Allen Koppe, Classic Landscape Category Winner
2019 Better Photography Magazine Photo of the Year Awards

Allen Koppe used a Fujifilm GFX 50S with a 23mm lens and a 10-stop Breakthrough Photography ND filter to capture his remarkable landscape. In the competition, he also entered a number of photographs taken with a similar style: simple compositions, blurred water and clouds, black and white, dramatic light and strong contrast. If you visit his website, you'll see a remarkable portfolio of images.

Two observations. First, Allen entered a lot of photos. In fact, I have found that many of the winning photographers have entered more entries than most. Sure, part of the approach to winning an award is producing amazing images, but how do you know what the judges will think is 'amazing'? I know after 40 years of entering photography awards, I still can't get it right. At the AIPP NSW Epson Professional Photography Awards this year, I was awarded the highest scoring print for one of my entries, while another entry received the lowest score of the awards! And I'm still mad! :>)

So, rather than trying to second guess a panel of judges with one or two images, some photographers enter a lot of photographs and hope that one of them floats to the surface.

The second observation is that all of Allen's photos are 'simple'. Another adjective could be elegant. His choice of subject matter, lens and camera angle allow him to isolate his subject. Many entries into our competition have wonderful subjects surrounded by busy backgrounds. A different camera angle is often all that's required to strengthen a photograph, so next time you have your camera in hand, spend a little time walking around your subject and take lots of different angles. Then in post-production, you can work out which is the best.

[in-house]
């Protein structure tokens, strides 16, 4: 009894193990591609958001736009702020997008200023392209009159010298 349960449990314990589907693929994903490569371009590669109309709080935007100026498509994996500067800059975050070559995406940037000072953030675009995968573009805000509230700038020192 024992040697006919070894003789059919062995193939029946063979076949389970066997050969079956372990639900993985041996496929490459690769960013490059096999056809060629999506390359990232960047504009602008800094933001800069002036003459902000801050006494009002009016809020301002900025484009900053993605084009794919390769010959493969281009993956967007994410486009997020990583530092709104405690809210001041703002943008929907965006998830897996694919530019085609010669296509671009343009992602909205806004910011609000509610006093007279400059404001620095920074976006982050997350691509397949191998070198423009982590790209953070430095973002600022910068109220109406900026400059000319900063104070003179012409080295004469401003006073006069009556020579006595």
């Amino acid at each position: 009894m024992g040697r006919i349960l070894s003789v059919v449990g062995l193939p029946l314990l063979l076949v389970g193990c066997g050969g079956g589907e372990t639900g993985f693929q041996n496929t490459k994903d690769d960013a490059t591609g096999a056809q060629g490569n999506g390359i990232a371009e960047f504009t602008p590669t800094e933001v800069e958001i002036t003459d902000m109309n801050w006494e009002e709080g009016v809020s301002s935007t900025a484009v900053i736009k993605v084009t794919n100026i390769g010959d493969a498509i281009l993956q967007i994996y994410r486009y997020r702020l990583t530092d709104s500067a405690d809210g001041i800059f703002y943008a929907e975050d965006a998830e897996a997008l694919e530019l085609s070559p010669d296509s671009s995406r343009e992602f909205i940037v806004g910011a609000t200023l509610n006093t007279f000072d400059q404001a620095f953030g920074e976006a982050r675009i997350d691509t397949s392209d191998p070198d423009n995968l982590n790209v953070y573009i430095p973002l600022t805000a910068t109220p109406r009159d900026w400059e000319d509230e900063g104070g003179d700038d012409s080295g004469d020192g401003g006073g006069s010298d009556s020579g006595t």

Wrote Allen of his winning landscape, "The selected image capture was not a planned process. I live in Newport on Sydney’s northern beaches and had been stuck at home for a few days. Suffering cabin fever, I decided to shoot off to Palm Beach one afternoon. The clouds were starting to break after some solid bad weather and I thought I’d take advantage of a great sky and see what I could find.

"I was watching the beach and noticed one of the council's tractors was grading the sand. The driver would make a big sweeping manoeuvre to turn around and head back the other way, leaving these beautiful markings in the sand. "There were only a few people about, which helped, so I was able to find a section of graded sand with a nice curve and no footprints running through it. I grabbed several exposures before the inevitable jogger, walker and holiday maker left their marks in the sand."

Allen says he is an amateur photographic enthusiast who, since his teenage years has had a passion for photography, particularly black and white. "From an early age, I used a 35mm Pentax K 1000 camera and would print my own pictures in a homemade darkroom in a shed at the back of my parent's house. I think today I am even more keen on black and white photography than I was back then and seldom shoot in colour. Still photography offers me a creative outlet from my professional career as a cinematographer, where I work as part of a team. The process is quite different and I enjoy the creative freedom and independence that still photography allows me."

Allen processed the image in Lightroom and finished it off in Photoshop, giving the image a little more contrast.